These are just some concepts that I have seen that keep people safe while doing Brazilian Jiu-Jitsu at Casarez BJJ in Cary, NC. I personally have decided to adopt these tactics while rolling to keep myself safe and others. I would say it is common knowledge for many who have been doing this for a while, but anyone new to the sport must realize each gym is different. The biggest takeaway from this post is simply being mindful of your space while on the mats. Having both kids bjj and adult bjj classes that serve the Triangle area of Raleigh, Durham, and Cary, keeping students training and safety is our goal here.

Never Quitting

When I first started training BJJ 12 years ago, I wanted to quit. I think most people do. They never tell you that. Some are ashamed of that, but the truth is almost everyone is tempted with that thought. Jiu-jitsu is not easy and when you see how far you have to go to get a black belt, you want to quit. Heck, even a blue belt is a hard accomplishment.

Last month, my student Mariah Bragg entered the adult division of the 2017 Pan American Brazilian Jiu-Jitsu tournament. This is one of the biggest and most competitive tournaments in world.

Let’s rewind a year ago. Mariah walked into the mat room unaware of what jiu-jitsu was. she seemed determined and that’s all she really needed. She tried a tournament and did well. she earned second place. But then she challenged herself and competed at the 2016 IBJJF Charlotte Open. She lost in her first round. I am more than sure she was tempted with wanting to quit. But she went back on the following Monday, grabbed her note pad, and dove deep into her BJJ thinking palace. The results: well she trained and drilled everyday for 6 months.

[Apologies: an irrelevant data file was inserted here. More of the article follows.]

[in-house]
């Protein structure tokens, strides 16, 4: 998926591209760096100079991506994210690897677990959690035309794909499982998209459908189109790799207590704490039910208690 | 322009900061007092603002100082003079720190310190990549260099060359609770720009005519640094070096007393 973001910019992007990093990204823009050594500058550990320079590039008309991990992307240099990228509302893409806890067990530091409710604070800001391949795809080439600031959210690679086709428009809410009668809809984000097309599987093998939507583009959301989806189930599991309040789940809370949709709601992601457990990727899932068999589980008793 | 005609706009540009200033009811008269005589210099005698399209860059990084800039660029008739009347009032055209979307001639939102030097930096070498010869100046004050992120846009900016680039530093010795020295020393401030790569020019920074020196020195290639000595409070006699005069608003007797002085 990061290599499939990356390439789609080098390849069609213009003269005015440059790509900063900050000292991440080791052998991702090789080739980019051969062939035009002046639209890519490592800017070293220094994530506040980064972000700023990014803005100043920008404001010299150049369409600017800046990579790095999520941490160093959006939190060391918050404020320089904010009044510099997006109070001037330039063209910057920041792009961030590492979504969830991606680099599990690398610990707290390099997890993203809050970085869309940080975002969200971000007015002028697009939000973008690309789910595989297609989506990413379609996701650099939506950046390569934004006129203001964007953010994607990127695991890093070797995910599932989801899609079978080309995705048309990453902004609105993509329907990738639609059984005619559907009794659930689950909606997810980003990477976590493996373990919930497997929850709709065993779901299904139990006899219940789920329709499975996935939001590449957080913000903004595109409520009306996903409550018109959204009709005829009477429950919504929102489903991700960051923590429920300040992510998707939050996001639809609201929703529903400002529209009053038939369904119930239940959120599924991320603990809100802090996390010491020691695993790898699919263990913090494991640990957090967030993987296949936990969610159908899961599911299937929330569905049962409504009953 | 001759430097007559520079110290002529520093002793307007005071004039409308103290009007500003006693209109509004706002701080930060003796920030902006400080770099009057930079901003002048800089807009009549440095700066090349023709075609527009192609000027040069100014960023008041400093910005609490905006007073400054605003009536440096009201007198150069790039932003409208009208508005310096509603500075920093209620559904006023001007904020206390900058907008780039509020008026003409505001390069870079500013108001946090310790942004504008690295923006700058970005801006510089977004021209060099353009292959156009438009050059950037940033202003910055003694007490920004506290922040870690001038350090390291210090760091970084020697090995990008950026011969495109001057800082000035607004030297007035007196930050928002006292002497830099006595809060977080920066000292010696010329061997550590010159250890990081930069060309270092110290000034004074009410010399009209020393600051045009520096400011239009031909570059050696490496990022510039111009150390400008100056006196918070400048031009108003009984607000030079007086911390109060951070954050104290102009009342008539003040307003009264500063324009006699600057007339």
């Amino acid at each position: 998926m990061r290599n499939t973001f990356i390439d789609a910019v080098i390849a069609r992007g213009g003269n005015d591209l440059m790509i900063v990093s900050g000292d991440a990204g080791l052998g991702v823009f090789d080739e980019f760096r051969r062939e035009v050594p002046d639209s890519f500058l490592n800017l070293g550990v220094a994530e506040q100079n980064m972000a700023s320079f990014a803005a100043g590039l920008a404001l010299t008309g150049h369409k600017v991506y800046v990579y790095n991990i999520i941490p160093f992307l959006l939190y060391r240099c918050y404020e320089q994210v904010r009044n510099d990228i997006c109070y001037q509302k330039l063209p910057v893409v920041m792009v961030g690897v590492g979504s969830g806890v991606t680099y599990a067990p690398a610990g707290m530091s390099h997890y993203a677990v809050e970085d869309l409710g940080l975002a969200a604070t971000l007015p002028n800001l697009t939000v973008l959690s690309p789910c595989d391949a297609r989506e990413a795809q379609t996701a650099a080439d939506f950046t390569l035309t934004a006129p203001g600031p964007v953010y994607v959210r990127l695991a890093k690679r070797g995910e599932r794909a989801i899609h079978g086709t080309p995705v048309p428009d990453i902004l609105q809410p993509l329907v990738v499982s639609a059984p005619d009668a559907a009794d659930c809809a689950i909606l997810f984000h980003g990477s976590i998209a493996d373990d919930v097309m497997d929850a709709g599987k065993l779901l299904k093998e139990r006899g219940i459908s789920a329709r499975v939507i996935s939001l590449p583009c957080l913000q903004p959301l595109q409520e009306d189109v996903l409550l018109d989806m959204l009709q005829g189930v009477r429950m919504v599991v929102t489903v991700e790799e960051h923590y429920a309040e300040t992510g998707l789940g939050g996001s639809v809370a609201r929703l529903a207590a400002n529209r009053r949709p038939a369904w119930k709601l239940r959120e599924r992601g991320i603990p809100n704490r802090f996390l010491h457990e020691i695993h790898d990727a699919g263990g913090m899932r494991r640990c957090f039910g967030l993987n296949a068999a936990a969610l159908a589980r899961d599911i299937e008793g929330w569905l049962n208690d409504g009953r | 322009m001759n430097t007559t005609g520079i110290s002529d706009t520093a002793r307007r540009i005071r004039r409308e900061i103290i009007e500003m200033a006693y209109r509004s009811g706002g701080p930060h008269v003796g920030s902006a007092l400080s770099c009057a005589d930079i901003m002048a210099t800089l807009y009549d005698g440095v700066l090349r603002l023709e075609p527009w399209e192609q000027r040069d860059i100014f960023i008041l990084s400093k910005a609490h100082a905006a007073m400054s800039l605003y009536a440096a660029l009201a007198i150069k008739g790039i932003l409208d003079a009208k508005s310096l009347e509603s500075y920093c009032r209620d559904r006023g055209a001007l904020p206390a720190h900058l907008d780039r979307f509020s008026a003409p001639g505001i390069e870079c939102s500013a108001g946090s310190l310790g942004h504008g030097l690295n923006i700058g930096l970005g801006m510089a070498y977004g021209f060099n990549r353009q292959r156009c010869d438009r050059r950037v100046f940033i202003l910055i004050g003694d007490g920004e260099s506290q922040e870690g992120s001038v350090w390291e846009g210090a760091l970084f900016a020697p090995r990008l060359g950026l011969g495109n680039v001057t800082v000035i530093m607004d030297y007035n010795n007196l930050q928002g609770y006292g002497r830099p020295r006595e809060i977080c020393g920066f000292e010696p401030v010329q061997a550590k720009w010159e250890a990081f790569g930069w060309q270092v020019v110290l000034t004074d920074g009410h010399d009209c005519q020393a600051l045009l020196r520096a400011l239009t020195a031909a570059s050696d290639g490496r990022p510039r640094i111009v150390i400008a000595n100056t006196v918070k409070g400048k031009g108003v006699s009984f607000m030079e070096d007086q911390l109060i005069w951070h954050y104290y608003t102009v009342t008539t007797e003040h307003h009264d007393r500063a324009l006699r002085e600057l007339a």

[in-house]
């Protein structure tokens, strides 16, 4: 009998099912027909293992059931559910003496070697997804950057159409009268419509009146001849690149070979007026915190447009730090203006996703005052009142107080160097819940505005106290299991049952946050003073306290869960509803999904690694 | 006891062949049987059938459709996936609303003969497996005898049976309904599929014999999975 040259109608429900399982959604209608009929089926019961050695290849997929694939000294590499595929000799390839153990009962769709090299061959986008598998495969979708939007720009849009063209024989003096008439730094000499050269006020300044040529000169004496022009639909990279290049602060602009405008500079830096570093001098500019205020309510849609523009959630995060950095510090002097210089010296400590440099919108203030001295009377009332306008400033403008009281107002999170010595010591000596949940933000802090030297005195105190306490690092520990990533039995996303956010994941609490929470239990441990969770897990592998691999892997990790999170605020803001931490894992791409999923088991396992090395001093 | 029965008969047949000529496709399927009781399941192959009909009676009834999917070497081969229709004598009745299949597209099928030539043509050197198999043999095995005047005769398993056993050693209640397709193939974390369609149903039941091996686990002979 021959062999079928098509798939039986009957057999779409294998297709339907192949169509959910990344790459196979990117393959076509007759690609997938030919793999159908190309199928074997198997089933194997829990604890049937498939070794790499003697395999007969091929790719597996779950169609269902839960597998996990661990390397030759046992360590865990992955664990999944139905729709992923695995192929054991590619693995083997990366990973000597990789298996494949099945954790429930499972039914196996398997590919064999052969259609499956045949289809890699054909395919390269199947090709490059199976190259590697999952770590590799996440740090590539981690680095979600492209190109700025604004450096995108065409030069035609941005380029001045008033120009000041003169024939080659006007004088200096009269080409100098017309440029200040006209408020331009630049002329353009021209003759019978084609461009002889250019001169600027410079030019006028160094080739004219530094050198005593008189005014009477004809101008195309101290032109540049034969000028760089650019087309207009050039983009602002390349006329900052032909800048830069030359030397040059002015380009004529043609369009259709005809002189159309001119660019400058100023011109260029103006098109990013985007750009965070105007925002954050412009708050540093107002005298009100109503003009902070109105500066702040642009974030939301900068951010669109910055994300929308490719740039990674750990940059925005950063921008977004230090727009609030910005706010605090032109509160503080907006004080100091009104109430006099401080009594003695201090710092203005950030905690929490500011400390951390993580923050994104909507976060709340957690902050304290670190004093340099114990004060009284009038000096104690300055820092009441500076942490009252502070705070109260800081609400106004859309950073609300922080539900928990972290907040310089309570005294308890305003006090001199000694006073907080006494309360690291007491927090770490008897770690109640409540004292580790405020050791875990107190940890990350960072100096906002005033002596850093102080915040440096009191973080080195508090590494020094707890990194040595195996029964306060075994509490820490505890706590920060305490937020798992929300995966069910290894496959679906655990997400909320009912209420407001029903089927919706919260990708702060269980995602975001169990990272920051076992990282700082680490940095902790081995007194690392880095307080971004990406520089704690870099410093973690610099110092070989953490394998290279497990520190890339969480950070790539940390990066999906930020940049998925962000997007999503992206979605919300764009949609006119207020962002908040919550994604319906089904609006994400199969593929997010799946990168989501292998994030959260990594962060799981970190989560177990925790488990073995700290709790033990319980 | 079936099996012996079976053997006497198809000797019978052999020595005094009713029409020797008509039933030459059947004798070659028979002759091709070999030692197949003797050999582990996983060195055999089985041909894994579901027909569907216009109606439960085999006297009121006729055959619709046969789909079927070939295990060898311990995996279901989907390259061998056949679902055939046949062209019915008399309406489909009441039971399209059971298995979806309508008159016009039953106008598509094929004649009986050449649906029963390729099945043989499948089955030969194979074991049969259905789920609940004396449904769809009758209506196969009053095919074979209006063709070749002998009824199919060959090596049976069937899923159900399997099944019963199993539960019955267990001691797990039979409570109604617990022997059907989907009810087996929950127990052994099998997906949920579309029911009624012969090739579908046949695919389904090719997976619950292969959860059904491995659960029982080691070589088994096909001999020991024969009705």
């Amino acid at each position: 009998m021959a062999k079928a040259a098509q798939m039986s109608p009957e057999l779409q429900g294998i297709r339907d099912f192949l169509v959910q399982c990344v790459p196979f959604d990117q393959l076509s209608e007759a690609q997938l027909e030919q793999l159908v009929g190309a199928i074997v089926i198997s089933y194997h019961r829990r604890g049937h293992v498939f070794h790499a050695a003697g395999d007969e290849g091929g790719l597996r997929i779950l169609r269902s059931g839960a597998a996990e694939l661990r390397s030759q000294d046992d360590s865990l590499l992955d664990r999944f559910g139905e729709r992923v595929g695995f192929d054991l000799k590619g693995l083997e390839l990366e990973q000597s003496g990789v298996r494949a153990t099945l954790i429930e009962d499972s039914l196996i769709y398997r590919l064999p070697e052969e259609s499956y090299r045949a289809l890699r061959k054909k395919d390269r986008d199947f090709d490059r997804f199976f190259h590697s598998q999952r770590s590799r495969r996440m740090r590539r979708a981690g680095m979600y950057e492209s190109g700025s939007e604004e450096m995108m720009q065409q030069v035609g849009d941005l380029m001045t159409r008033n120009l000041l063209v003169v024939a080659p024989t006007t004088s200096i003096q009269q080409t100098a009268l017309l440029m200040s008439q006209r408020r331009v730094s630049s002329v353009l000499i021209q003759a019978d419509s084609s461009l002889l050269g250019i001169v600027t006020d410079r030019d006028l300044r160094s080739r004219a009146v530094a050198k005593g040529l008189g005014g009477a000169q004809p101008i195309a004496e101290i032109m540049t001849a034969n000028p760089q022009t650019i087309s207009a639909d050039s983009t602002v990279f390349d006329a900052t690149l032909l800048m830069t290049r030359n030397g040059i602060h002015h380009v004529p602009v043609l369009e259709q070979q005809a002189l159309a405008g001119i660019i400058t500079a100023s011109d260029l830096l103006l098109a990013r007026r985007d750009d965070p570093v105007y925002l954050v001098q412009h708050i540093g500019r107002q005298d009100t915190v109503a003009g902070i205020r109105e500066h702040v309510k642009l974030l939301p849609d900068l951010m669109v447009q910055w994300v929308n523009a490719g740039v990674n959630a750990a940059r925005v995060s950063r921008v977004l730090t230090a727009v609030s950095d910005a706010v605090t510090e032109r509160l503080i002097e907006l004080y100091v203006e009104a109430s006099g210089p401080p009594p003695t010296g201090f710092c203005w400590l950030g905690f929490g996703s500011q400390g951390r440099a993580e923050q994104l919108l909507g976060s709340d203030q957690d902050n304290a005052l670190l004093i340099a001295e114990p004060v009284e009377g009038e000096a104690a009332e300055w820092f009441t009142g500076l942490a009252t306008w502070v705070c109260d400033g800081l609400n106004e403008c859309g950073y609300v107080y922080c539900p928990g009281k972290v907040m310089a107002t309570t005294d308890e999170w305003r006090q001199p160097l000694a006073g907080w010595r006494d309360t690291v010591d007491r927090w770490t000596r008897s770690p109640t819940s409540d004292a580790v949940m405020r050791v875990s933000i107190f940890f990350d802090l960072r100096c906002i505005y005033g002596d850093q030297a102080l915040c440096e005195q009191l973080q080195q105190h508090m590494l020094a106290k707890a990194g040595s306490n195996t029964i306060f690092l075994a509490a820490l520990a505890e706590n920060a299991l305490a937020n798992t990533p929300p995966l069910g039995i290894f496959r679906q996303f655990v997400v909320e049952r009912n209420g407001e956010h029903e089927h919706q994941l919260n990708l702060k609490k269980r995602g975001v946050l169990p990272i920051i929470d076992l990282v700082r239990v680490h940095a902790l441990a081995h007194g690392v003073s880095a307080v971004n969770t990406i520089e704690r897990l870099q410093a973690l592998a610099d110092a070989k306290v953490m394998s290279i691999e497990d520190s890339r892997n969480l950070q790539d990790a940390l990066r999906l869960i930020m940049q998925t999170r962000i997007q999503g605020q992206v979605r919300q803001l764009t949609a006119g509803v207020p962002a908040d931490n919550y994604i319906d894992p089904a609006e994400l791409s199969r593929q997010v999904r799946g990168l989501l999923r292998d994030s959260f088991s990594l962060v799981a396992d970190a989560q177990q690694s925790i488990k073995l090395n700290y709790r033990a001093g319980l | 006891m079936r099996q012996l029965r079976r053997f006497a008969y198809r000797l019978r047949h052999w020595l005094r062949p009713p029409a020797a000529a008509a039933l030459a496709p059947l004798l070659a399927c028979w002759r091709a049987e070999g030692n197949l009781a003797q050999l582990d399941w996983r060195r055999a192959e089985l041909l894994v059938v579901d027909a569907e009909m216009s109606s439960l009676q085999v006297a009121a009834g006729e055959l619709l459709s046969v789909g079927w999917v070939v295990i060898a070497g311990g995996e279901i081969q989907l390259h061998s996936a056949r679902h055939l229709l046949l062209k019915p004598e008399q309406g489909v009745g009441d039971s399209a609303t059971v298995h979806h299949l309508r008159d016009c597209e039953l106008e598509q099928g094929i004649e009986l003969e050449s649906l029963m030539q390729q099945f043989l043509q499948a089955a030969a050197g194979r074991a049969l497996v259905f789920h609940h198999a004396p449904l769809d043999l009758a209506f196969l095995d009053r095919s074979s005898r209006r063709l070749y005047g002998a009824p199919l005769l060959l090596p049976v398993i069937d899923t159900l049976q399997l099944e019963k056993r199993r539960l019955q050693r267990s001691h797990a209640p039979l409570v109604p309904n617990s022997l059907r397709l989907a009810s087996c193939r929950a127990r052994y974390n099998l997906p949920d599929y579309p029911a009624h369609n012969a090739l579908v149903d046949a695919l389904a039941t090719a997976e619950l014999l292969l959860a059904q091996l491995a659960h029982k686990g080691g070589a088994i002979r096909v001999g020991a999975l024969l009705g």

She entered her next tournament and submitted all the girls in one division and won the other. She double golded in the famous US grappling tournament. Then, she got bronze in the Pan Ams. Her match to get to the semi-finals was close. In fact she was losing 3-0. Then, she avoided side control and executed a sweep which ended in a full mount. She ended up winning 6-3. This was all in the last 15 seconds by the way.
It was all the Mental practice of not giving up that taught her to find that will power and come from behind. She lost in the semi-final 2-0 to the girl who won the division. We are so proud of her because of her willingness to always fight and learn.

Here are three things we can all learn from Mariah as we train to get better tomorrow:

    1. Never give up!   As cliche as it is, it’s true! Mariah was down mentally and emotionally after her loss at the Charlotte Open. She could have gone back to her daily routine and been like “BJJ isn’t for me.” But she didn’t. She went back to the drawing board and set a plan to get her training where she needed to be.
    2. Take Risks!   In one of her matches, she was losing, but she took the risk she needed to win. Life is about taking those risks sometimes. Do the same in BJJ and in life.
    3. Stay Focused!   She stayed determined with her goal. She avoided crappy food, beer and alcohol, and trained on some nights when most people were doing something else. Stay focused with whatever you’re doing. That’s the key to getting where you need to be.


​So there. Simple, but not easy. Here’s the great part. This isn’t limited to just Jiu-Jitsu. It’s a blue print to success in the real world.

Hope this helps. If you are interested in asking me a question I can answer, please contact Team Casarez BJJ today.

Oss and happy training!

Sincerely,
T.C.